Pirate Worms

So, you know how sometimes you see another scientist’s work and you get ‘system envy’?  How you suddenly realize that everything about their system is amazing, and you want to switch to work in their system right now?  Well, today I’m going to introduce you guys to a really, really cool system, and then I’m going to do a mini-series of posts about some of the recent work that I’ve seen regarding this system.

OK, READY?  There aren’t many relevant videos on the internet, but I want you to click this link to go see some really cool worms on youtube.  And if you want to see an even more amazing video, you can click here to download it. (It is seriously worth it.)  And for pictures, check these out.

You’re looking at branchiobdellidans.  They’re annelid worms that live as ectosymbionts on crayfish.  There are 150 species and 21 genera of branchiobdellidans in the world, and they are all thought to be obligate crayfish symbionts, meaning that they can’t survive and reproduce if they aren’t on a crayfish host.  Some of the worm species will hang out anywhere on the crayfish body, while others specialize on the crayfish gill chamber or the crayfish chelae.

An ectosymbiont is just an organism that lives on another organism.  The term doesn’t imply anything about the nature of the relationship between the branchiobdellidans and crayfish.  We can assume that branchiobdellidans benefit from the relationship because they get a place to live and lay their eggs, and they also graze on the smaller organisms that live on the crayfish exoskeletons and in the crayfish gill chambers.  But what about the crayfish?  Do they benefit from the relationship?  If branchiobdellidans increase crayfish fitness, then the relationship is mutually beneficial (=mutualism).  If crayfish don’t benefit from the relationship but aren’t harmed either, then the relationship is a commensalism.  And if crayfish fitness is reduced by the relationship, then branchiobdellids are parasitic.  Or, if you’d rather see that in cartoons:

HMS Crayfish 2

Are branchiobdellids mutualists, like passengers who pay for their voyage? Are they commensalists, which get a free-ride but don’t harm their hosts, like stowaways? Or are they pirates, which board the crayfish ship by force and loot the crayfish booty? And perhaps more importantly, are there support groups for people obsessed with dressing worms up in fancy costumes?

Historically, scientists thought that branchiobdellidans were parasites or commensalists, because they are known to consume crayfish gill tissue.  In fact, the more branchiobdellidans a crayfish has, the more scars the crayfish has in the gill tissue.  So, that’s sounds rather parasite-ish!  But the branchiobdellids also clean the gill chamber, which is good for crayfish respiration.  And so the question is whether branchiobdellidans have a net positive or net negative effect on crayfish.  Next time, I’ll tell you about a paper that shows that the net effect of branchiobdellidans on crayfish depends on branchiobdellid density and ‘context’, where branchiobdellidans are more beneficial to crayfish when crayfish are in environments where their gills are more likely to be colonized by bacteria and other organisms.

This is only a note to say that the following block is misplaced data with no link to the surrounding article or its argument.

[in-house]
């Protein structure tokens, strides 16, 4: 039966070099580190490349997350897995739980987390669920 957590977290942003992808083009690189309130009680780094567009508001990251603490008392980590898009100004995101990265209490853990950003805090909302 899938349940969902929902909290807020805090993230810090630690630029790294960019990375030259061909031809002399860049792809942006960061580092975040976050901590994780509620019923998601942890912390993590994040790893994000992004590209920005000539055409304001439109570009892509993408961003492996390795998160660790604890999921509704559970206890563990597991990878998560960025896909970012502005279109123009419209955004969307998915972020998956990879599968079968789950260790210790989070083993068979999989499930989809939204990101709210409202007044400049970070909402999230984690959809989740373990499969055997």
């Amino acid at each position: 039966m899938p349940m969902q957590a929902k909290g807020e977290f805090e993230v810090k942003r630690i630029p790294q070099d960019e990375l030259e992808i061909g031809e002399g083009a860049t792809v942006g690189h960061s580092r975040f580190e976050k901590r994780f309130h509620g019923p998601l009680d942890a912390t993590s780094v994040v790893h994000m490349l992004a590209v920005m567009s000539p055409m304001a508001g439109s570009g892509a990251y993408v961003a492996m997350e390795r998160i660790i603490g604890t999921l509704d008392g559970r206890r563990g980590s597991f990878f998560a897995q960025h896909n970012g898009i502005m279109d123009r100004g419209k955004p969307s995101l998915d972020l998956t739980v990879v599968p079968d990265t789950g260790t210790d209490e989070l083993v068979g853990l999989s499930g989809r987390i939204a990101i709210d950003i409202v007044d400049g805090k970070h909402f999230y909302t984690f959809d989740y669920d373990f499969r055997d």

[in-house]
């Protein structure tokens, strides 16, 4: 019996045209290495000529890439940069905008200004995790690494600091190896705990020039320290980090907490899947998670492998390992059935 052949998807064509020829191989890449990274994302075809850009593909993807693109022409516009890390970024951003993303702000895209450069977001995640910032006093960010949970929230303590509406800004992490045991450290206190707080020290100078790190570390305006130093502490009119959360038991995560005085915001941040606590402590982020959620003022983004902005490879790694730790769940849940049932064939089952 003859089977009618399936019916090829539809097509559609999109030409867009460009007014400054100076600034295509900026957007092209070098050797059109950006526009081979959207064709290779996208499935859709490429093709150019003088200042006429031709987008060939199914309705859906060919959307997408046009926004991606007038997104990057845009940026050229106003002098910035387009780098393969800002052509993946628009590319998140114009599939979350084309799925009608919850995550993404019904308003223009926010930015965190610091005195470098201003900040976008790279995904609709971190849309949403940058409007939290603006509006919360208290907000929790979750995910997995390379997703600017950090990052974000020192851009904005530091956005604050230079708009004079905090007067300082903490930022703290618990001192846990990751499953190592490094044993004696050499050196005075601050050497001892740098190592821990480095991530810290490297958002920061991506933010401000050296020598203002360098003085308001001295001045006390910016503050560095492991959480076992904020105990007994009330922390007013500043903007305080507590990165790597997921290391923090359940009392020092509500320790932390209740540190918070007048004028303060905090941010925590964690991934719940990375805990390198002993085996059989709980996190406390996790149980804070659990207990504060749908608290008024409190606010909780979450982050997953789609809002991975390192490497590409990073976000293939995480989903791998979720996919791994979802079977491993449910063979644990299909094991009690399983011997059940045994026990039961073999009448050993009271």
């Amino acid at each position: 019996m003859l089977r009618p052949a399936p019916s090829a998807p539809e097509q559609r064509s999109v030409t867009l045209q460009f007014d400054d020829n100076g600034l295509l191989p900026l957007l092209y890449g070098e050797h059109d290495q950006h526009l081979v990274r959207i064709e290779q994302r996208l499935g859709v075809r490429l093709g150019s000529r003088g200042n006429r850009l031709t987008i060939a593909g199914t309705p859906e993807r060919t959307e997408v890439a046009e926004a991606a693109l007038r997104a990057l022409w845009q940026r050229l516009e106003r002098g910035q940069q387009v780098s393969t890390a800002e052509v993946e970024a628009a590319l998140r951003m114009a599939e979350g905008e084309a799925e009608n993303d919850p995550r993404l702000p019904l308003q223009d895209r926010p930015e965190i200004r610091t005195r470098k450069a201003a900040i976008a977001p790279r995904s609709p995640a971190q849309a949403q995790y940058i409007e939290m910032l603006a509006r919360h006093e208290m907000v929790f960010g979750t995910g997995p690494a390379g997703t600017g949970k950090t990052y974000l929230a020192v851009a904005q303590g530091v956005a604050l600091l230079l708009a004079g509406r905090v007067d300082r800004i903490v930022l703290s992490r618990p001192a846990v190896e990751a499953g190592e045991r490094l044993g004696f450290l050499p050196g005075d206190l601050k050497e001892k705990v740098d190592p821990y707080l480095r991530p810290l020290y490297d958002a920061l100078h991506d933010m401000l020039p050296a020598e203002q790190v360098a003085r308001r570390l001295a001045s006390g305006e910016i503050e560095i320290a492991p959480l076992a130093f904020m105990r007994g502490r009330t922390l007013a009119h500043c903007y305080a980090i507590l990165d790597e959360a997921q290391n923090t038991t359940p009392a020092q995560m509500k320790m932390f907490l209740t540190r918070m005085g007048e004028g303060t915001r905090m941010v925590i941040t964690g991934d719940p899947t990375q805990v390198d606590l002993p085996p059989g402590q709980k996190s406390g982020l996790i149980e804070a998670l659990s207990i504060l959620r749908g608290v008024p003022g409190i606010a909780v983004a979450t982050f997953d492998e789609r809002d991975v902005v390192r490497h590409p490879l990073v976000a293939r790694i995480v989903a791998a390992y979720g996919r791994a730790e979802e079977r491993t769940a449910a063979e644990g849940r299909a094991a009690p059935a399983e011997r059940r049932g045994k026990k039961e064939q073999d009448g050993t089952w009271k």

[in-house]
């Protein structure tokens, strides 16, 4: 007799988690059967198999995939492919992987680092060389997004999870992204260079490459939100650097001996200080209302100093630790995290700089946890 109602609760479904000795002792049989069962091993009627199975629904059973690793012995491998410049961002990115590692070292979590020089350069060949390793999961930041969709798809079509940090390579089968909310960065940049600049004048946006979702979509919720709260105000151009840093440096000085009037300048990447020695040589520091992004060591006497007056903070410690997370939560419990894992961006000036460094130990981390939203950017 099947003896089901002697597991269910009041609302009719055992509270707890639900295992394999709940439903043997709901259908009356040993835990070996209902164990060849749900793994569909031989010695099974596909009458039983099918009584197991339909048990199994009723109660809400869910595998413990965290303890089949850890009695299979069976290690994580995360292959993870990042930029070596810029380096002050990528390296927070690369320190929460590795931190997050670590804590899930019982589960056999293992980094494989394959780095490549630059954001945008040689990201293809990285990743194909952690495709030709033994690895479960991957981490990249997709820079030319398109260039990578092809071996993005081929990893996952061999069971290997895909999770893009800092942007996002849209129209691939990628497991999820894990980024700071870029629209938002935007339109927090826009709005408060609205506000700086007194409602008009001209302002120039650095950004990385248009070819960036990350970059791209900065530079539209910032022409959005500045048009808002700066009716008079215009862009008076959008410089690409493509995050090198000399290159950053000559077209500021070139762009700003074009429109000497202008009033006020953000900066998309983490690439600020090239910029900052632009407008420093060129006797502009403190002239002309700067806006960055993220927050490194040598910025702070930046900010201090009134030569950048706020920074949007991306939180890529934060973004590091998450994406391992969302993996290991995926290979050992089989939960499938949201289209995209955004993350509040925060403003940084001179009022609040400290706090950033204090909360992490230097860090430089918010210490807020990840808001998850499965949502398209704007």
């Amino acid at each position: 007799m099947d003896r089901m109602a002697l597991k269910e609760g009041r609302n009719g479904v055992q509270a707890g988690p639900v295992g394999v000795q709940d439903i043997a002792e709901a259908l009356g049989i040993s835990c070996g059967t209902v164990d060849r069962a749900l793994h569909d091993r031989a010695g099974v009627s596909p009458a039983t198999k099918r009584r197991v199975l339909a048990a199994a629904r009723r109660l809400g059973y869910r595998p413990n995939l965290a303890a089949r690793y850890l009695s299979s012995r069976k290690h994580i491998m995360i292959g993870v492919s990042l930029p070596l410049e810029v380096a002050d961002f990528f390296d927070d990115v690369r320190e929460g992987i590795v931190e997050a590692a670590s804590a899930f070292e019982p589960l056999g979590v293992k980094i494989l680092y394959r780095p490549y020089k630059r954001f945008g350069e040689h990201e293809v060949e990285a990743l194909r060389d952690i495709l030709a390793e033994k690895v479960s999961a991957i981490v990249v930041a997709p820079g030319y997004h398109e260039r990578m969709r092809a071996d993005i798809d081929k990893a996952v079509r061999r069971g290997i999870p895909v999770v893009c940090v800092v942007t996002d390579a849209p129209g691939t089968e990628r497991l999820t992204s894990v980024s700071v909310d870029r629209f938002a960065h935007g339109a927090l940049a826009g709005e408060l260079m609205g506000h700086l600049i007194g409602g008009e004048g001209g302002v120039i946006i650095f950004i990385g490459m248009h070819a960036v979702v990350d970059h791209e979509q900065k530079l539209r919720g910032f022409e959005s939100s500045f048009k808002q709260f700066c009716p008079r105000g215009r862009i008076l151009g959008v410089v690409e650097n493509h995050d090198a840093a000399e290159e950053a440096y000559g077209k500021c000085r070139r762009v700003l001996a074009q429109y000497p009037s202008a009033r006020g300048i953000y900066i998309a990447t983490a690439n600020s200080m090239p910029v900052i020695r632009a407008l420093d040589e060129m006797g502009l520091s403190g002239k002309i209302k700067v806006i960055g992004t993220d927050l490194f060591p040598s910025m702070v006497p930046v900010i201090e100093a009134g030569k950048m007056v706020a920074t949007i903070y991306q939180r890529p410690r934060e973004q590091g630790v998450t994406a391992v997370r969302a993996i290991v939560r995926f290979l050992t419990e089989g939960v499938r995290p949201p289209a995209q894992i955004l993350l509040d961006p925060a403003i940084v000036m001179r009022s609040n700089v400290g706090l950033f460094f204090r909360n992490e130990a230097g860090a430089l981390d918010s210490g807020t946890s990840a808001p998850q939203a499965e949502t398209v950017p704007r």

Until then, check out this review about branchiobdellidans that just came out in Freshwater Science!


Skelton, J., K.J. Farrell, R.P. Creed, B.W. Williams, C. Ames, B.S. Helms, J. Stoekel, and B.L. Brown. 2013. Servants, scoundrels, and hitchhikers: current understanding of the complex interactions between crayfish and their ectosymbiotic worms (Branchiobdellida). Freshwater Science 32(4): 1345-1357.

6 thoughts on “Pirate Worms

  1. Pingback: How many worms is too many? | Parasite Ecology

  2. Pingback: Host Control of Symbionts | Parasite Ecology

  3. Pingback: Context-Dependent Species Interactions | Parasite Ecology

  4. Pingback: Best Parasite Ecology Cartoon of 2014? | Parasite Ecology

  5. Pingback: The coextinction of parasites, commensals, and mutualists – a call for more natural history studies! | Parasite Ecology

  6. Pingback: Contex-dependent symbiont dispersal: my favorite symbiont ecology paper of 2015! | Parasite Ecology

Leave a Reply

Fill in your details below or click an icon to log in:

WordPress.com Logo

You are commenting using your WordPress.com account. Log Out /  Change )

Twitter picture

You are commenting using your Twitter account. Log Out /  Change )

Facebook photo

You are commenting using your Facebook account. Log Out /  Change )

Connecting to %s